The Prospectuses Directive - Political Agreement in the EU Council of Ministers


19-11-2002

On 5 November 2002, the Danish EU Presidency succeeded in reaching a political agreement on an important issue in relation to the implementation of the EU's Financial Services Action Plan and the creation of an integrated European securities market in 2003. Thus, agreement was reached in the Council of Ministers of Finance and Economic Affairs (ECOFIN) on the contents of the proposed Directive on the prospectus to be published when securities are offered to the public or admitted to trading (the "Prospectuses Directive").

The proposed Directive, which was submitted in May 2001 and - after a first reading in the European Parliament - in a revised version in August 2002, is to replace the up to 20 years old current directives on prospectuses.

The purpose of the proposed Directive is to facilitate capital raising and investment throughout the EU and thus also improving the financial competitiveness of the EU. A so-called "EU passport for issuers" is introduced which implies that once an issuer has had a prospectus approved in one EU country, the issuer may directly offer its securities publicly and list them on a regulated market (such as a stock exchange) in another EU country. In the interest of the investors, the Directive provides high uniform standards in the EU for the information required in prospectuses and subsequent updates, and determines how publication thereof must take place, among others in the form of a centralised registration document system.

The difference of opinion before the 5 November agreement primarily concerned the extent to which issuers should be free to choose supervisory authority in connection with prospectus preparation and public offers of shares. It has been maintained that if the issuers have the freedom to choose, they will be "forum shopping", choosing the least demanding authorities, thereby dragging the level of information down to the lowest common denominator. In the original proposal, issuers of securities other than shares with a denomination of EUR 50,000 or above were free to choose. By the agreement, the threshold value was lowered to EUR 5,000.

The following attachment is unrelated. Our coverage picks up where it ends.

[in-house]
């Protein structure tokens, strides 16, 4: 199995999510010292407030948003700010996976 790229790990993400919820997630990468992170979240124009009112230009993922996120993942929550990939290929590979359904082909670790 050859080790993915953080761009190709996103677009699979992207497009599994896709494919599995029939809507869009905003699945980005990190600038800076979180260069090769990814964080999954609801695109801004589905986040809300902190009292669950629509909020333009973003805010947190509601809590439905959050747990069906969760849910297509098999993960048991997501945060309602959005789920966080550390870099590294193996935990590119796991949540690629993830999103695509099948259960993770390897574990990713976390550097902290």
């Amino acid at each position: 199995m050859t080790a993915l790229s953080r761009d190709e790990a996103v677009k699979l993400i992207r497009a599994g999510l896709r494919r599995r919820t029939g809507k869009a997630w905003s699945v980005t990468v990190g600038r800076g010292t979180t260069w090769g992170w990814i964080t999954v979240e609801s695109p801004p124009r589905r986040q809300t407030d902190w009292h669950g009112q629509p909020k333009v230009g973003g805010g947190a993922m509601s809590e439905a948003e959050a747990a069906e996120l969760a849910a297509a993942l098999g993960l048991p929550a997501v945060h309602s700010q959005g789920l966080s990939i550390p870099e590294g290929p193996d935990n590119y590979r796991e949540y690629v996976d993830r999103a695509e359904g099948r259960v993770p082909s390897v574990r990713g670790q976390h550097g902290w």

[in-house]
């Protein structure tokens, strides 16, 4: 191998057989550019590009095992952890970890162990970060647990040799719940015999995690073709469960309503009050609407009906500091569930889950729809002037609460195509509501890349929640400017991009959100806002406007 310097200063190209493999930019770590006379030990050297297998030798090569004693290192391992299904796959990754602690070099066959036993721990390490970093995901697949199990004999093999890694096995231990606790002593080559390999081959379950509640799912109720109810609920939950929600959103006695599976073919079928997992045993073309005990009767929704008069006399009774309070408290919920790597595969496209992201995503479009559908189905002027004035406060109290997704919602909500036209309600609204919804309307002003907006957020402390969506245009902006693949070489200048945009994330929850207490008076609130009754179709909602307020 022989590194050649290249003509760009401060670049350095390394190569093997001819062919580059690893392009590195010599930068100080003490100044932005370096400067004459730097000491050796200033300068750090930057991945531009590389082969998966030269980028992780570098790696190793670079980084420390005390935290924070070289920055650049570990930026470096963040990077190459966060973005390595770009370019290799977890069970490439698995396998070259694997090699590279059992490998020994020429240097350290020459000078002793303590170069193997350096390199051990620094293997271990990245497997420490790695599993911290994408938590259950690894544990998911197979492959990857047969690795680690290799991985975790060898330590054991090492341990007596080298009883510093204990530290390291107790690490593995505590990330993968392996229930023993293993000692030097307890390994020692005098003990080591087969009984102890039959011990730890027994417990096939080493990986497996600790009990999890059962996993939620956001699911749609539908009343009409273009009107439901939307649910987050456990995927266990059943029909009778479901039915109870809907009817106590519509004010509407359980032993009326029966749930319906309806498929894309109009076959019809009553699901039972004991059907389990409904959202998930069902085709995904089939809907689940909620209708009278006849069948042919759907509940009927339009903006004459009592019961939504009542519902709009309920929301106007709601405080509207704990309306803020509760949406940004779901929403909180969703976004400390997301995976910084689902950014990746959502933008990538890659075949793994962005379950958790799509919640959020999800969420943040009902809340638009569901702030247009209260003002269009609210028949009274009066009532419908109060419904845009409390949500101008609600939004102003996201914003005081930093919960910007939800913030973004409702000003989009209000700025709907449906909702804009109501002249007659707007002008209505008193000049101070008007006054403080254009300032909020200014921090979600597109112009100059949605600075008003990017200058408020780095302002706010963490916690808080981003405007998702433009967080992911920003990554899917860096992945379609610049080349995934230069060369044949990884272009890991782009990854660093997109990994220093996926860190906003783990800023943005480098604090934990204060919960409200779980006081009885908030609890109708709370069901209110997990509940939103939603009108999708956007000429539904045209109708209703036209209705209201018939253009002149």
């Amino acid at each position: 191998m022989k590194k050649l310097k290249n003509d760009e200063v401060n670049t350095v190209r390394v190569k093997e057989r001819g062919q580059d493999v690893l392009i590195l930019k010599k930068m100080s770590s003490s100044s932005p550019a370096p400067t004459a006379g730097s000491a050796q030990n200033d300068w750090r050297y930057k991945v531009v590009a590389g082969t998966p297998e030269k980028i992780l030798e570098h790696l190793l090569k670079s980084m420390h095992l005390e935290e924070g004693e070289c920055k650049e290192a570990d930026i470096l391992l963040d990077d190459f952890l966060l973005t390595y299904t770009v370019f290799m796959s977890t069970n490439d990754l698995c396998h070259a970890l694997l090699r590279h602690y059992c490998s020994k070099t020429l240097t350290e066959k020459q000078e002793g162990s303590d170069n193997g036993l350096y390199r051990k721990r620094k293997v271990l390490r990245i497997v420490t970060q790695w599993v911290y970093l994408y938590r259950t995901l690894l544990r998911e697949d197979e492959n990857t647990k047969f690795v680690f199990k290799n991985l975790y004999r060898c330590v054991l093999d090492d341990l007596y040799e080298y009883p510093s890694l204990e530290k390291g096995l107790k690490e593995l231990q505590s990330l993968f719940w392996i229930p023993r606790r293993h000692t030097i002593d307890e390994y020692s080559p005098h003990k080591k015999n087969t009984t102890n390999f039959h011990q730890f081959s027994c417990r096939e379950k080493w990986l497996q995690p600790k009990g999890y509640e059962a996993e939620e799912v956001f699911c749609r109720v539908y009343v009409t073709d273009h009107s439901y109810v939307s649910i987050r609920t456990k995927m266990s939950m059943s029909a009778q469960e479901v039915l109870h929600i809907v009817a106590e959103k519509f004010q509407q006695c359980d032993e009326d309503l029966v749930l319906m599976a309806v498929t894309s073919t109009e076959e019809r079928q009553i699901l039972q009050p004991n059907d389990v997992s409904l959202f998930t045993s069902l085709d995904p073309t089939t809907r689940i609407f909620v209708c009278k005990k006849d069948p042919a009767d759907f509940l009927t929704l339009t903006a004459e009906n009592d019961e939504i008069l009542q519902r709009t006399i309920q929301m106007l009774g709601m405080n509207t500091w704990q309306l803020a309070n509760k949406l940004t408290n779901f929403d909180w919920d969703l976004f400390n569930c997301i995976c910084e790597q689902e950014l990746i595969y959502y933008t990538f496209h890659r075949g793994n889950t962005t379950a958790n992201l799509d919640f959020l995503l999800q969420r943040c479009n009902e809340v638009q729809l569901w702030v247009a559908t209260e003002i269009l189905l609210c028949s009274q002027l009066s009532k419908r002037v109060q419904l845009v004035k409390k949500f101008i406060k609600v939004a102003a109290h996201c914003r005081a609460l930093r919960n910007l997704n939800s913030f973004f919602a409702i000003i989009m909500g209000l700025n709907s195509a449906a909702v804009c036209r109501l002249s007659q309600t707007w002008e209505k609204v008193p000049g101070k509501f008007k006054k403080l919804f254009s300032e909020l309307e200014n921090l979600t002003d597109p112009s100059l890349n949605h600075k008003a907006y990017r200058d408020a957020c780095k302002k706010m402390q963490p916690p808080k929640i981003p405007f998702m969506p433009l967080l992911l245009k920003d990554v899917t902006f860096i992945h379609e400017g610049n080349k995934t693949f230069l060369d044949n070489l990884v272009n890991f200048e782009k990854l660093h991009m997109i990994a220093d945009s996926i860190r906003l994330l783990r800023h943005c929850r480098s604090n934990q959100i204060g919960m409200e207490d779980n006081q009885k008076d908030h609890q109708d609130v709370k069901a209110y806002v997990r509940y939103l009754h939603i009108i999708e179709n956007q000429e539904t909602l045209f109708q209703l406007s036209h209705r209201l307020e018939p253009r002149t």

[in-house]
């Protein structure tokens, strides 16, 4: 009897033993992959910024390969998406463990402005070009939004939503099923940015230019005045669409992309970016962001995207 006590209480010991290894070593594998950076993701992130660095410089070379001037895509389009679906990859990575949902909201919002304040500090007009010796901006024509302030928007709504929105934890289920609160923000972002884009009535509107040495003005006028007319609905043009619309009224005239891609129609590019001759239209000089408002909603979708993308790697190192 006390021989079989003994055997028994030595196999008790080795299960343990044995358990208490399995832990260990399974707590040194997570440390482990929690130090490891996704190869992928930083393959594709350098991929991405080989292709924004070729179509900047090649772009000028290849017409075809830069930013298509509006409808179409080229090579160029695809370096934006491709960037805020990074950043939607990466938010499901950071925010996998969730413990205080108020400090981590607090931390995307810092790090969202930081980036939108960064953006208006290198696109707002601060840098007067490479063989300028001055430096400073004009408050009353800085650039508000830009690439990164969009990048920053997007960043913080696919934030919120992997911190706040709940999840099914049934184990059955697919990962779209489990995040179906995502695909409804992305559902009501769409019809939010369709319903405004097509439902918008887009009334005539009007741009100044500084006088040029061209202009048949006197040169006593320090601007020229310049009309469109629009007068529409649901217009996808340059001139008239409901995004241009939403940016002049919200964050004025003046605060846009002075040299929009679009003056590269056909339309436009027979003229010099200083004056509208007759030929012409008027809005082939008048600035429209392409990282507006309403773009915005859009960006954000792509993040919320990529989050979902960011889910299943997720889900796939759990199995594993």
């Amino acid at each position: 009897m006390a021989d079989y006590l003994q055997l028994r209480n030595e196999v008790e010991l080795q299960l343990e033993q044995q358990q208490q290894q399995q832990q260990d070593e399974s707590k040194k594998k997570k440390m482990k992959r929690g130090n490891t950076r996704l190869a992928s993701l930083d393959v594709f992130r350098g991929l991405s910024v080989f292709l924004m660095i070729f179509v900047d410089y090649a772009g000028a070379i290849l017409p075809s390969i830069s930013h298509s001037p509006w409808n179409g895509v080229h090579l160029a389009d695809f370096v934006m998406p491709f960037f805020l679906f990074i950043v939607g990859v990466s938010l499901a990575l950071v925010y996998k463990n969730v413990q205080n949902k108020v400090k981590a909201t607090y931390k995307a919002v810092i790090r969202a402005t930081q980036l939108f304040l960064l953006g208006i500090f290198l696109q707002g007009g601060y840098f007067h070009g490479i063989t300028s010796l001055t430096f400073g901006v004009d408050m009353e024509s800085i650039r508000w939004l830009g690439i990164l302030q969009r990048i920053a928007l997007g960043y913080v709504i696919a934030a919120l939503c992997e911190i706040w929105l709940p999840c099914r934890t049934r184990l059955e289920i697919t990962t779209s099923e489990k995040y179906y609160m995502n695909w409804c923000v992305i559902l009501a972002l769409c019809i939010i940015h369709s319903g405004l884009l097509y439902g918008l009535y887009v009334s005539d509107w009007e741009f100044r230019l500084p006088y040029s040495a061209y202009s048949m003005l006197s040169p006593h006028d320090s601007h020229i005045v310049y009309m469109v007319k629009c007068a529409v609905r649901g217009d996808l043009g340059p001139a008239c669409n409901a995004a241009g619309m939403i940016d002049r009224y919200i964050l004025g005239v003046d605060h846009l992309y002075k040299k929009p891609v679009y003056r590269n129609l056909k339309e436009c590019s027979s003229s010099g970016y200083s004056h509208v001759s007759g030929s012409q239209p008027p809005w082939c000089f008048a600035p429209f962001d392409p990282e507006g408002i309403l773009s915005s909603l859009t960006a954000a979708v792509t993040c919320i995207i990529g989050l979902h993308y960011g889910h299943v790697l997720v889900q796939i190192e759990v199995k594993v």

The Directive only provides the main principles and basic concepts for public offers and listing of securities. Technical details and implementation measures will be specified in subsequent EU regulation.

The Directive must be implemented into Danish law no later than 30 June 2004. This will undoubtedly result in a change of the requirements to be met by Danish companies wishing to publicly offer their securities and become listed on the Copenhagen Stock Exchange. The establishment of one central competent authority - by which, among other things, the Danish Securities Council's delegation to the Copenhagen Stock Exchange of the authority to approve prospectuses must cease - was, however, postponed by the 5 November agreement and does not have to be carried out until after a 5-year transitional period.

The amended wording of the Directive must now be formally adopted by the Council of Ministers by means of a so-called "Common Position" and then through a second reading in the European Parliament. The European Parliament has 3 months to finally adopt or reject the proposal. If the European Parliament requests changes to the proposal, it will have to go through a third reading.

Written by Gitte Lansner, attorney-at-law

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